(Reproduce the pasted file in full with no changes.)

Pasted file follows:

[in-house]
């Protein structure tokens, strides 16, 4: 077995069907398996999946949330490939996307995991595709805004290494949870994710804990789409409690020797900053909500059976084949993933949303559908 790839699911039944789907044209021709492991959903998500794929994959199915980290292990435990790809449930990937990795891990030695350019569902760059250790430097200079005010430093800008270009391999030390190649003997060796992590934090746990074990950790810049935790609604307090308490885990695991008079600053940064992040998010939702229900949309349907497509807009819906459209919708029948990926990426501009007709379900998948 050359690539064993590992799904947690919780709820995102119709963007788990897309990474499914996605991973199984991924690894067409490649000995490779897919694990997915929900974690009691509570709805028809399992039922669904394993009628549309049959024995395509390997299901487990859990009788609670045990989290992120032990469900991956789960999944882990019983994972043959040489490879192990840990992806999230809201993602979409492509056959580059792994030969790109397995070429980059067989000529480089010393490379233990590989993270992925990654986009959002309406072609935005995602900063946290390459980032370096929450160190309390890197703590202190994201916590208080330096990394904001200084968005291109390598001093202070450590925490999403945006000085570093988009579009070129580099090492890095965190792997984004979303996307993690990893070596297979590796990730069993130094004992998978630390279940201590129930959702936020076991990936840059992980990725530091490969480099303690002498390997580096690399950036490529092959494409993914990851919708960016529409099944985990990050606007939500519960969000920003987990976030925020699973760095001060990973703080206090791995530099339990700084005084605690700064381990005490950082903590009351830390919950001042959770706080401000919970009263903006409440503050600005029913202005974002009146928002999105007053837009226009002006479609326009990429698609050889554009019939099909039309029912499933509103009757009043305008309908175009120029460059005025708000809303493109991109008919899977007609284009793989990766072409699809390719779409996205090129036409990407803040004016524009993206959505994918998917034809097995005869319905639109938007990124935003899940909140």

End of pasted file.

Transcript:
[in-house]
């Protein structure tokens, strides 16, 4: 077995069907398996999946949330490939996307995991595709805004290494949870994710804990789409409690020797900053909500059976084949993933949303559908 790839699911039944789907044209021709492991959903998500794929994959199915980290292990435990790809449930990937990795891990030695350019569902760059250790430097200079005010430093800008270009391999030390190649003997060796992590934090746990074990950790810049935790609604307090308490885990695991008079600053940064992040998010939702229900949309349907497509807009819906459209919708029948990926990426501009007709379900998948 050359690539064993590992799904947690919780709820995102119709963007788990897309990474499914996605991973199984991924690894067409490649000995490779897919694990997915929900974690009691509570709805028809399992039922669904394993009628549309049959024995395509390997299901487990859990009788609670045990989290992120032990469900991956789960999944882990019983994972043959040489490879192990840990992806999230809201993602979409492509056959580059792994030969790109397995070429980059067989000529480089010393490379233990590989993270992925990654986009959002309406072609935005995602900063946290390459980032370096929450160190309390890197703590202190994201916590208080330096990394904001200084968005291109390598001093202070450590925490999403945006000085570093988009579009070129580099090492890095965190792997984004979303996307993690990893070596297979590796990730069993130094004992998978630390279940201590129930959702936020076991990936840059992980990725530091490969480099303690002498390997580096690399950036490529092959494409993914990851919708960016529409099944985990990050606007939500519960969000920003987990976030925020699973760095001060990973703080206090791995530099339990700084005084605690700064381990005490950082903590009351830390919950001042959770706080401000919970009263903006409440503050600005029913202005974002009146928002999105007053837009226009002006479609326009990429698609050889554009019939099909039309029912499933509103009757009043305008309908175009120029460059005025708000809303493109991109008919899977007609284009793989990766072409699809390719779409996205090129036409990407803040004016524009993206959505994918998917034809097995005869319905639109938007990124935003899940909140």